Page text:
This afternoon, Jackie made two beef, onion, and mushroom pies. This one is for the freezer.

Beef, onion, and mushroom pie meal

The second was served this evening with potatoes, carrots and cabbage, and thick, flavoursome gravy from the juices of the tender pressure-cooked beef. I finished off the 16 Little Black Pigs

 

The Weather

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Early this morning we attended to bits of my body.

First, Jackie drove us to the GP surgery in Milford on Sea where I set in motion a long overdue referral for an orthopaedic assessment of my knees, and learned that I am on a list for a cataract adjustment to my left eye. I should be fully bionic soon. Next was a visit to our dental hygienist for a routine treatment.

We then returned to Hockey’s Farm Shop for a box of eggs we had left on the table yesterday.

Today the weather was decidedly soggy with occasional rain. Just one pony appeared to have ventured out. As it struggled to find nourishment along the verges of Holmsley Road it must have regretted the lack of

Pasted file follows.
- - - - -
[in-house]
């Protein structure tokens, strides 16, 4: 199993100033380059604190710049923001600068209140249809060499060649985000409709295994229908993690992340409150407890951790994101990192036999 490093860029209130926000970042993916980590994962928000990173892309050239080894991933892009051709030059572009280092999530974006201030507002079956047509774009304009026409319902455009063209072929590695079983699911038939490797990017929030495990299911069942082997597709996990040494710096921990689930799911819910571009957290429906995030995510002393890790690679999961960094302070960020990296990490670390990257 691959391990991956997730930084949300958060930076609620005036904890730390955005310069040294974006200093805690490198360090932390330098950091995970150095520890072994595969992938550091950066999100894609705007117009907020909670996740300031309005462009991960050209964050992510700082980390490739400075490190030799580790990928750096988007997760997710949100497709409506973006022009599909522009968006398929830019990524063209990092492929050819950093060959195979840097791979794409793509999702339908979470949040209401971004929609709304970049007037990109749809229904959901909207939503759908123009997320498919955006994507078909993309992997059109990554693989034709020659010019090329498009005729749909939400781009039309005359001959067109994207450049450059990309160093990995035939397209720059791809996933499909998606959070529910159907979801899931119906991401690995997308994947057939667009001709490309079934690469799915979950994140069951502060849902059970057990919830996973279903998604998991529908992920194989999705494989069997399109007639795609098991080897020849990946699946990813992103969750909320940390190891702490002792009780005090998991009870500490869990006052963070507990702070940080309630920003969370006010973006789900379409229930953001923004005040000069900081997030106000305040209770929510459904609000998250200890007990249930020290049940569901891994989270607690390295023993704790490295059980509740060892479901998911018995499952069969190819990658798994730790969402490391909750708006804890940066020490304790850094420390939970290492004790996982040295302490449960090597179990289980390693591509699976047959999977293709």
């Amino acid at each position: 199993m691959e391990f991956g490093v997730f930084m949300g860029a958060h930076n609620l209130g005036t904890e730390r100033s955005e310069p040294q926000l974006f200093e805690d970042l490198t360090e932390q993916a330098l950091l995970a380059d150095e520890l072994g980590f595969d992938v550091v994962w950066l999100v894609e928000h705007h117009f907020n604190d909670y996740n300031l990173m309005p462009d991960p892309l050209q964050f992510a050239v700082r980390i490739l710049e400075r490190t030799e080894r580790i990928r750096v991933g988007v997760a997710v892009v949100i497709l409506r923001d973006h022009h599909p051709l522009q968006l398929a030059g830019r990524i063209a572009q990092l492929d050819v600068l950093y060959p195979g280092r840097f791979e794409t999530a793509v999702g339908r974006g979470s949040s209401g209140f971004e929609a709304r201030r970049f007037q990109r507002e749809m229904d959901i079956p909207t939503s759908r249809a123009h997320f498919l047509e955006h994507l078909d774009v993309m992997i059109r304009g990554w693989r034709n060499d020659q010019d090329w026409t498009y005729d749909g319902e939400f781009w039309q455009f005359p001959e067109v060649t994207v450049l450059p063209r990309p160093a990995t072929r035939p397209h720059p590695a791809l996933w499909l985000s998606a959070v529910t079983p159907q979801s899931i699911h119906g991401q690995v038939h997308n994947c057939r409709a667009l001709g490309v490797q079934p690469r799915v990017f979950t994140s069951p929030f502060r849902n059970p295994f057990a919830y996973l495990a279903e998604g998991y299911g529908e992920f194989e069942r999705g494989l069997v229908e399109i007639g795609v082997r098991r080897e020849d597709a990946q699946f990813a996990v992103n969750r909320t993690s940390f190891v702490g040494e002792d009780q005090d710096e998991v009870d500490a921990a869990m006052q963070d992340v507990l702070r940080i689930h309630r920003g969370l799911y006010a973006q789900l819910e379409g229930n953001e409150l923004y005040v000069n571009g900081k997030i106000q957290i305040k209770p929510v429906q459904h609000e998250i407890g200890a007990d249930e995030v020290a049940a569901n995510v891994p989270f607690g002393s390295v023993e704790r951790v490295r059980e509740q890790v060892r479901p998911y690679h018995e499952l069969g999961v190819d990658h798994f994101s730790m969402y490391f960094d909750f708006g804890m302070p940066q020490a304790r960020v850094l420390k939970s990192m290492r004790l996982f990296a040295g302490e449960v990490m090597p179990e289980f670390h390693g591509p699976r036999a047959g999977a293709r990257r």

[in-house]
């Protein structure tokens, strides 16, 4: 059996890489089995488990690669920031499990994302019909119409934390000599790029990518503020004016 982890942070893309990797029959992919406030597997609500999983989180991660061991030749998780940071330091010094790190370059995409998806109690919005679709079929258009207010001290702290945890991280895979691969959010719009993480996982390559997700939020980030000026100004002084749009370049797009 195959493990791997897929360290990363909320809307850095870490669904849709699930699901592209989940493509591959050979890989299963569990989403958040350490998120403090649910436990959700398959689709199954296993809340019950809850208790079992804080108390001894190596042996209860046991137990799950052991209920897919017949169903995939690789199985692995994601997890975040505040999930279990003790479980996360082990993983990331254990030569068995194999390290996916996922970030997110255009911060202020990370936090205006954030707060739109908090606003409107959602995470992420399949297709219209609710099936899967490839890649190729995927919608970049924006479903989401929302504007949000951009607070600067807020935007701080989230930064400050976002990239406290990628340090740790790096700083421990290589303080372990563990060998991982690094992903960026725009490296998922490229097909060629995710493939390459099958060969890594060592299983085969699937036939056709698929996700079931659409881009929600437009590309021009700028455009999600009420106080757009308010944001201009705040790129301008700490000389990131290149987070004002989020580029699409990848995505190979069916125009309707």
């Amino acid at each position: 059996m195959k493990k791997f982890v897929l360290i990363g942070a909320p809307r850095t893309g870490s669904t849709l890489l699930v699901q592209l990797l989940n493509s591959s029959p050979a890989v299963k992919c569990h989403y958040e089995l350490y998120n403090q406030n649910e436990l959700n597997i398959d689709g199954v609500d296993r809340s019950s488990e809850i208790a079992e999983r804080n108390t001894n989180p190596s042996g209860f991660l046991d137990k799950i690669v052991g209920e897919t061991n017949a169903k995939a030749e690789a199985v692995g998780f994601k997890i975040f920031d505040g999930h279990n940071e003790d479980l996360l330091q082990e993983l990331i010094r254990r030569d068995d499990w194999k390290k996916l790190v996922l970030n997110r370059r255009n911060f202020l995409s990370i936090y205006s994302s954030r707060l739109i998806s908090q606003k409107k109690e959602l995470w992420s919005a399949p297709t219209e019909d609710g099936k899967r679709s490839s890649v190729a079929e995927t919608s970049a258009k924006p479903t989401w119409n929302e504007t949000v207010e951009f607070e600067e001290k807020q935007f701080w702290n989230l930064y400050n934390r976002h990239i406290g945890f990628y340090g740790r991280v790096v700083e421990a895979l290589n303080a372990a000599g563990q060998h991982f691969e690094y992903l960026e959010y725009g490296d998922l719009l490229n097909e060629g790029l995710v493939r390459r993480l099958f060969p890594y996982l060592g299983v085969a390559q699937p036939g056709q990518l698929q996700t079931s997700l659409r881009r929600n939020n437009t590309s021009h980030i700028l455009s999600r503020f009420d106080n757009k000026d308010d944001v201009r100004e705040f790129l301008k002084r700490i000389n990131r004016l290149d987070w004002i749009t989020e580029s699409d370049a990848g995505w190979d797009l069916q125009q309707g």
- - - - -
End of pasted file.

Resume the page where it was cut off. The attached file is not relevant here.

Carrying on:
one of the rugs its more pampered field residents were still wore. They didn’t all even have to find their own food.

These latter animals were kept at South Gorley, so let us here return to Holmsley Road, the forest floors on either side of which are now full of temporary pools covering the terrain and reflecting branches, trunks, and mossy roots.

Crossing the A35 we come to Holmsley Passage, bordered with its own pools of precipitation and wind-blasted branches.

A woman with a dog strode down the hill and across the swollen ford just in time to enhance my photographs.

At Gorley Lynch, light rain seeped from silver-grey skies, supplementing ditchwater flowing across the crumbling road, and brightening moss on the thatch of the house alongside the farm café. This was in stark contrast to the cerulean canvas that had covered the building the day before. Note the mistletoe in the tree. There is much of it about the forest.